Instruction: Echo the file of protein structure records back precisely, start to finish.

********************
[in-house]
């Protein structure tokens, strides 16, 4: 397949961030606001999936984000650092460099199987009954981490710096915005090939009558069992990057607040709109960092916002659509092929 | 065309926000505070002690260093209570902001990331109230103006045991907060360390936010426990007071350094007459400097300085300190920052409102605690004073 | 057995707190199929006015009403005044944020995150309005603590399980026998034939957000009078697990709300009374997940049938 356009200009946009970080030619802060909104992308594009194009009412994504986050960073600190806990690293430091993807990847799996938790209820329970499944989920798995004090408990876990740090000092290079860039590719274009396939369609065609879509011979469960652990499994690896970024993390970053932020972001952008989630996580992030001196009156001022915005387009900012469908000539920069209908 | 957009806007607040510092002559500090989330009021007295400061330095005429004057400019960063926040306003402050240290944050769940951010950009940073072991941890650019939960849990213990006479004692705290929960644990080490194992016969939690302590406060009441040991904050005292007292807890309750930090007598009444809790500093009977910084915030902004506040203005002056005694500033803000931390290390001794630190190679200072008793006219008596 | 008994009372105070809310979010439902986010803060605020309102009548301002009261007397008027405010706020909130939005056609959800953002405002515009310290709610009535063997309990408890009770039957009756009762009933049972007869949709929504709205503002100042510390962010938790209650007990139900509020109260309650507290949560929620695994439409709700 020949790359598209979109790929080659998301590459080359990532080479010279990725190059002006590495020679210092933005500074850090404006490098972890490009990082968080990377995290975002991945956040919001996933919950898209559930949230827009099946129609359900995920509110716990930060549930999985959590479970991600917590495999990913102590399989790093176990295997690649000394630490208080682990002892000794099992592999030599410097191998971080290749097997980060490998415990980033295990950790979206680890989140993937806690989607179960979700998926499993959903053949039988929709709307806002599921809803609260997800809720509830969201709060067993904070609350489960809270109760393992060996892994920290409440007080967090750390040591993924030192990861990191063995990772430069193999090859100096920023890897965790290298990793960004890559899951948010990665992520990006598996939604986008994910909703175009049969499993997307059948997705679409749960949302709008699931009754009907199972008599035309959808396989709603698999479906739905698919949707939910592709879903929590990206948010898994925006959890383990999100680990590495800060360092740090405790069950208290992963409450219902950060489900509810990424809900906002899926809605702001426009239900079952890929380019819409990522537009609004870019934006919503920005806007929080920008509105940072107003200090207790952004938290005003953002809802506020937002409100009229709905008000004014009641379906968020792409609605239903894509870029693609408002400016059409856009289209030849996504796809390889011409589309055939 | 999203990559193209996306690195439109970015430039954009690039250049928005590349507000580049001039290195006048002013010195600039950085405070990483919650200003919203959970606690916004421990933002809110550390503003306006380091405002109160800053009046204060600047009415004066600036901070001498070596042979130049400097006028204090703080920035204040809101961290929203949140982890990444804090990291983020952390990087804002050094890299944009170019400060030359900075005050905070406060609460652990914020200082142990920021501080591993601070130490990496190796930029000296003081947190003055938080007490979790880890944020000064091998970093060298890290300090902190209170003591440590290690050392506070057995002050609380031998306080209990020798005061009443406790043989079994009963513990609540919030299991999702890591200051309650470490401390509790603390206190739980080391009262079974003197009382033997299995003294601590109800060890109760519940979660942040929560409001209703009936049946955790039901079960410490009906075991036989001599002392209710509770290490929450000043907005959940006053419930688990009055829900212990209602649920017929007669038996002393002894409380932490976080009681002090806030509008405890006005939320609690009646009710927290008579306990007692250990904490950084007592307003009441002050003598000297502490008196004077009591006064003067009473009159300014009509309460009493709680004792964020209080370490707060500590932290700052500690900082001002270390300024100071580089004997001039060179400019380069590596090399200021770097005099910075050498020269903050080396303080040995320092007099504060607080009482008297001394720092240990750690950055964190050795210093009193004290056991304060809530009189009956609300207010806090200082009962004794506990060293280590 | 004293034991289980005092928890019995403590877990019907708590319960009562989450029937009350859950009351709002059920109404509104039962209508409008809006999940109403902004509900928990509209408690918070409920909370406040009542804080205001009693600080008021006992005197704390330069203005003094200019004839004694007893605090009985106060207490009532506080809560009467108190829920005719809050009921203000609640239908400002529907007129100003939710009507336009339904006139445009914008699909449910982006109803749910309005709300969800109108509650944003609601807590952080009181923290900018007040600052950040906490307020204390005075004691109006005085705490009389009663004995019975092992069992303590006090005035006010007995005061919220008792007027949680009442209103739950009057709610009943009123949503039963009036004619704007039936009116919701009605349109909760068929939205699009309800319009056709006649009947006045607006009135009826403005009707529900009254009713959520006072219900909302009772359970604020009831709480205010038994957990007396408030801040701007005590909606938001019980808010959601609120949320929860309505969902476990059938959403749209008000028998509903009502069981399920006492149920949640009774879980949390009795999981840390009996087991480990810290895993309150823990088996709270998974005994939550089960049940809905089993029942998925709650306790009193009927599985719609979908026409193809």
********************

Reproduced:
[in-house]
């Protein structure tokens, strides 16, 4: 397949961030606001999936984000650092460099199987009954981490710096915005090939009558069992990057607040709109960092916002659509092929 | 065309926000505070002690260093209570902001990331109230103006045991907060360390936010426990007071350094007459400097300085300190920052409102605690004073 | 057995707190199929006015009403005044944020995150309005603590399980026998034939957000009078697990709300009374997940049938 356009200009946009970080030619802060909104992308594009194009009412994504986050960073600190806990690293430091993807990847799996938790209820329970499944989920798995004090408990876990740090000092290079860039590719274009396939369609065609879509011979469960652990499994690896970024993390970053932020972001952008989630996580992030001196009156001022915005387009900012469908000539920069209908 | 957009806007607040510092002559500090989330009021007295400061330095005429004057400019960063926040306003402050240290944050769940951010950009940073072991941890650019939960849990213990006479004692705290929960644990080490194992016969939690302590406060009441040991904050005292007292807890309750930090007598009444809790500093009977910084915030902004506040203005002056005694500033803000931390290390001794630190190679200072008793006219008596 | 008994009372105070809310979010439902986010803060605020309102009548301002009261007397008027405010706020909130939005056609959800953002405002515009310290709610009535063997309990408890009770039957009756009762009933049972007869949709929504709205503002100042510390962010938790209650007990139900509020109260309650507290949560929620695994439409709700 020949790359598209979109790929080659998301590459080359990532080479010279990725190059002006590495020679210092933005500074850090404006490098972890490009990082968080990377995290975002991945956040919001996933919950898209559930949230827009099946129609359900995920509110716990930060549930999985959590479970991600917590495999990913102590399989790093176990295997690649000394630490208080682990002892000794099992592999030599410097191998971080290749097997980060490998415990980033295990950790979206680890989140993937806690989607179960979700998926499993959903053949039988929709709307806002599921809803609260997800809720509830969201709060067993904070609350489960809270109760393992060996892994920290409440007080967090750390040591993924030192990861990191063995990772430069193999090859100096920023890897965790290298990793960004890559899951948010990665992520990006598996939604986008994910909703175009049969499993997307059948997705679409749960949302709008699931009754009907199972008599035309959808396989709603698999479906739905698919949707939910592709879903929590990206948010898994925006959890383990999100680990590495800060360092740090405790069950208290992963409450219902950060489900509810990424809900906002899926809605702001426009239900079952890929380019819409990522537009609004870019934006919503920005806007929080920008509105940072107003200090207790952004938290005003953002809802506020937002409100009229709905008000004014009641379906968020792409609605239903894509870029693609408002400016059409856009289209030849996504796809390889011409589309055939 | 999203990559193209996306690195439109970015430039954009690039250049928005590349507000580049001039290195006048002013010195600039950085405070990483919650200003919203959970606690916004421990933002809110550390503003306006380091405002109160800053009046204060600047009415004066600036901070001498070596042979130049400097006028204090703080920035204040809101961290929203949140982890990444804090990291983020952390990087804002050094890299944009170019400060030359900075005050905070406060609460652990914020200082142990920021501080591993601070130490990496190796930029000296003081947190003055938080007490979790880890944020000064091998970093060298890290300090902190209170003591440590290690050392506070057995002050609380031998306080209990020798005061009443406790043989079994009963513990609540919030299991999702890591200051309650470490401390509790603390206190739980080391009262079974003197009382033997299995003294601590109800060890109760519940979660942040929560409001209703009936049946955790039901079960410490009906075991036989001599002392209710509770290490929450000043907005959940006053419930688990009055829900212990209602649920017929007669038996002393002894409380932490976080009681002090806030509008405890006005939320609690009646009710927290008579306990007692250990904490950084007592307003009441002050003598000297502490008196004077009591006064003067009473009159300014009509309460009493709680004792964020209080370490707060500590932290700052500690900082001002270390300024100071580089004997001039060179400019380069590596090399200021770097005099910075050498020269903050080396303080040995320092007099504060607080009482008297001394720092240990750690950055964190050795210093009193004290056991304060809530009189009956609300207010806090200082009962004794506990060293280590 | 004293034991289980005092928890019995403590877990019907708590319960009562989450029937009350859950009351709002059920109404509104039962209508409008809006999940109403902004509900928990509209408690918070409920909370406040009542804080205001009693600080008021006992005197704390330069203005003094200019004839004694007893605090009985106060207490009532506080809560009467108190829920005719809050009921203000609640239908400002529907007129100003939710009507336009339904006139445009914008699909449910982006109803749910309005709300969800109108509650944003609601807590952080009181923290900018007040600052950040906490307020204390005075004691109006005085705490009389009663004995019975092992069992303590006090005035006010007995005061919220008792007027949680009442209103739950009057709610009943009123949503039963009036004619704007039936009116919701009605349109909760068929939205699009309800319009056709006649009947006045607006009135009826403005009707529900009254009713959520006072219900909302009772359970604020009831709480205010038994957990007396408030801040701007005590909606938001019980808010959601609120949320929860309505969902476990059938959403749209008000028998509903009502069981399920006492149920949640009774879980949390009795999981840390009996087991480990810290895993309150823990088996709270998974005994939550089960049940809905089993029942998925709650306790009193009927599985719609979908026409193809």